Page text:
THE HORATIII AND CURIATII
 ROMULUS was succeeded by a king named Numa Pompilius,
of Sabine origin, who so loved peace that during his
reign Rome had no wars and no enemies, so that the
doors of the Temple of Janus were never once opened
while he was on the throne. He built a temple to Faith,
that men might learn to avoid falsehood and to act
honestly. He taught the people to sacrifice nothing but
the fruits of the earth, cakes of flour, and roasted
corn, and to shed no blood upon the altars. And so Rome
was peaceful and prosperous throughout his long reign,
and grew rapidly in wealth and population. He died at
length when eighty years of age, and was succeeded by
Tullus Hostilius, a king of Roman birth.
The new king loved war as much as the gentle Numa had
loved peace. Under his rule the gates of the Temple of
Janus were soon thrown open again, long to remain so.
His first war was with the city of Alba Longa, the
foster-parent of Rome. Some border troubles brought on
hostilities, war broke out, and an Alban army marched
until within fifteen miles of Rome. And here took place
a celebrated incident. The two armies were drawn out on
the field, and were about to plunge into the dreadful
 of battle, when the Alban king, to whom the war seemed
a foolish and useless one, stood out between the two
armies and spoke in the hearing of both.
He reminded them that the Romans and Albans were of the
same origin, and that they were surrounded by nations
who would like to see both of them weakened. He
proposed, therefore, that the dispute between them
should be decided not by battle, but by a duel between
a few soldiers, and that the side which won should rule
the other. This proposal seemed to Tullus a sensible
one, and he accepted it, offering as the combatants on
his side three brothers known as the Horatii.
The Alban army had also three brave brothers, of about
the same age as the Roman champions, known as the
Curiatii, and these were chosen to uphold the honor and
dominion of Alba against Rome. So, with the two armies
as spectators, and a broad space between for the deadly
duel, the six champions, fully armed, faced each other
in the field.
The onset was fierce, and set every heart in the two
armies throbbing in hope or dread. But after a short
time a shout of triumph went up from the Alban host.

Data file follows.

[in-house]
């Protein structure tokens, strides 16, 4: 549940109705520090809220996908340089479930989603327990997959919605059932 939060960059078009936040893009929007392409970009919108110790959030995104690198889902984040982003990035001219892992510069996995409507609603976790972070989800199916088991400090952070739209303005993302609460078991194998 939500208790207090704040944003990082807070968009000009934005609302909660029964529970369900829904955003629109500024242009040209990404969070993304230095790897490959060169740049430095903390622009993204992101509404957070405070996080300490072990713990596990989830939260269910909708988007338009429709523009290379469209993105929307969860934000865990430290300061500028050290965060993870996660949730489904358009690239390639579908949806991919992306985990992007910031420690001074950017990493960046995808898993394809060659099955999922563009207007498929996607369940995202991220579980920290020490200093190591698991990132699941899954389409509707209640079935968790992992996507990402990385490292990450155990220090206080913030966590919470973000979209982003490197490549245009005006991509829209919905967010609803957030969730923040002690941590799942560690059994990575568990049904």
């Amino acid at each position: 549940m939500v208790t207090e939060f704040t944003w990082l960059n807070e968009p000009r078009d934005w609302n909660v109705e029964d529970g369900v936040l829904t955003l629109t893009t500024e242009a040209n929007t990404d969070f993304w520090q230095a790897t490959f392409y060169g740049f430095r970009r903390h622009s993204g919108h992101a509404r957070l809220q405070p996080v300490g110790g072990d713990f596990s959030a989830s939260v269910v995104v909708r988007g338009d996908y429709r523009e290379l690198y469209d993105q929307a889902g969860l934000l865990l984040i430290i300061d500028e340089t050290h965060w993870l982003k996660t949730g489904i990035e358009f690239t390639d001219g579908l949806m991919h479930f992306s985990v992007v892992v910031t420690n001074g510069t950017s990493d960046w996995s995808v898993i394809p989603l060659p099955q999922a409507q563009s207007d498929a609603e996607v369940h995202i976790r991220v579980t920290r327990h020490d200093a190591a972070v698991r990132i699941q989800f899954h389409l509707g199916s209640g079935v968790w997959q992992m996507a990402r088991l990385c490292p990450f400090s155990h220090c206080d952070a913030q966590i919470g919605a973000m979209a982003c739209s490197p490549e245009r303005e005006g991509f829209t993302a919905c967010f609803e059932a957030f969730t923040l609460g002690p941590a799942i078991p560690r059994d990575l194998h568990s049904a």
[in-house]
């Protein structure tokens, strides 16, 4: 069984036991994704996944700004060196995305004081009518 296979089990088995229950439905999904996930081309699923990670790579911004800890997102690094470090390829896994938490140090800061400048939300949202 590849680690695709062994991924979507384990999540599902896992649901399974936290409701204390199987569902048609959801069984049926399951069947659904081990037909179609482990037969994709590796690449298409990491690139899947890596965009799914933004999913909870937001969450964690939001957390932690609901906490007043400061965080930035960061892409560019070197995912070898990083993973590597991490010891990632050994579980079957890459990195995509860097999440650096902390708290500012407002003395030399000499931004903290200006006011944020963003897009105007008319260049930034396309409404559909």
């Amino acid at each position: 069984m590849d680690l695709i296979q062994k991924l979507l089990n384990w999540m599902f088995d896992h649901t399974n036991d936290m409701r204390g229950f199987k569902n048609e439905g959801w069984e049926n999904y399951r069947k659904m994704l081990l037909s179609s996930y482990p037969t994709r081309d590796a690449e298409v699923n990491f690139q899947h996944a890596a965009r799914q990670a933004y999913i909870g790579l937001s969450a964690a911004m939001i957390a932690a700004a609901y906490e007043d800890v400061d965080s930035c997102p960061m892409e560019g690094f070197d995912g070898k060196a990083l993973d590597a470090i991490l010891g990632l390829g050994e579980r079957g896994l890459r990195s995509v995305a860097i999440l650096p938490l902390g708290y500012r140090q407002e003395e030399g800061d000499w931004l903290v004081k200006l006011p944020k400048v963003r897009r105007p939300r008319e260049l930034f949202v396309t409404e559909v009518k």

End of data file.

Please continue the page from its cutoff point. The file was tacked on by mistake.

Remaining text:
Two of the Horatii lay stretched in death on the field.
The Curiatii were all wounded, but they were now three
to one, so the remaining Horatius turned and fled,
though he was still unhurt. Dismay full on the Romans
as they saw their single champion in full flight,
pursued by his opponents. The glad shouts of the Albans
Suddenly a change came. The fugitive, whose flight had
been a feint, to separate his foes, now
 turned and saw that the wounded men were lagging in
pursuit and were widely separated. Running quickly
back, he met the nearest, and killed him with a blow.
The other two were met and slain in succession before
they could aid each other. Then, holding up his bloody
sword in triumph, the victor invited the plaudits of
his friends, while shedding dismay on Alban hearts.
The Romans, now lords of the Albans, returned to Rome
in triumph, their advent to the city being marked by
the first of those pompous processions which in after
years became known as Roman Triumphs, and were
celebrated with the utmost splendor and costliness of
But the affair of the Horatii and Curiatii was not yet
at an end. It was to be finished in blood and crime. A
sister of the Horatii was the affianced bride of one of
the Curiatii, and as she saw her victorious brother
enter the city, bearing on his shoulders the military
cloak which she had wrought for her lover with her own
hands, she broke into wild invectives, tearing her
hair, and upbraiding her brother with bitter words.
Roused to fury by this accusation, the victor, in a
paroxysm of rage, struck his sister to the heart with
the sword which had slain her lover, crying out, "So
perish the Roman maiden who shall weep for her
This dreadful deed filled with horror the hearts of all
who beheld it. Men cried that it was a crime against
the law and the gods, too great to be atoned for by the
victor's services. He was seized and dragged to the
tribunal of the two judges who dealt
 with crimes of bloodshed. These heard the evidence of
the crime, and condemned him to death, in despite of
what he had done for Rome.
But the Roman law permitted an appeal from the judges
to the people. This appeal Horatius made, and it was
tried before the assembly of Romans. Here his father
spoke in his favor, saying that in his opinion the
maiden deserved her fate. Remembrance of the great
service performed by Horatius was also strong with the
people, and the voice of the assembly freed him from
the sentence of death. But blood had been shed, and
blood required atonement, so a sum of money was set
aside to pay for sacrifices to atone for this dreadful
deed. Ever afterwards these sacrifices were performed
by members of the Horatian clan.
In a later war the Albans failed to aid the Romans, as
they were required to do by the terms of alliance. As a
result the city of Alba was destroyed, and the Albans
forced to come and live in Rome, the Cælian Hill being
given them for a dwelling-place.
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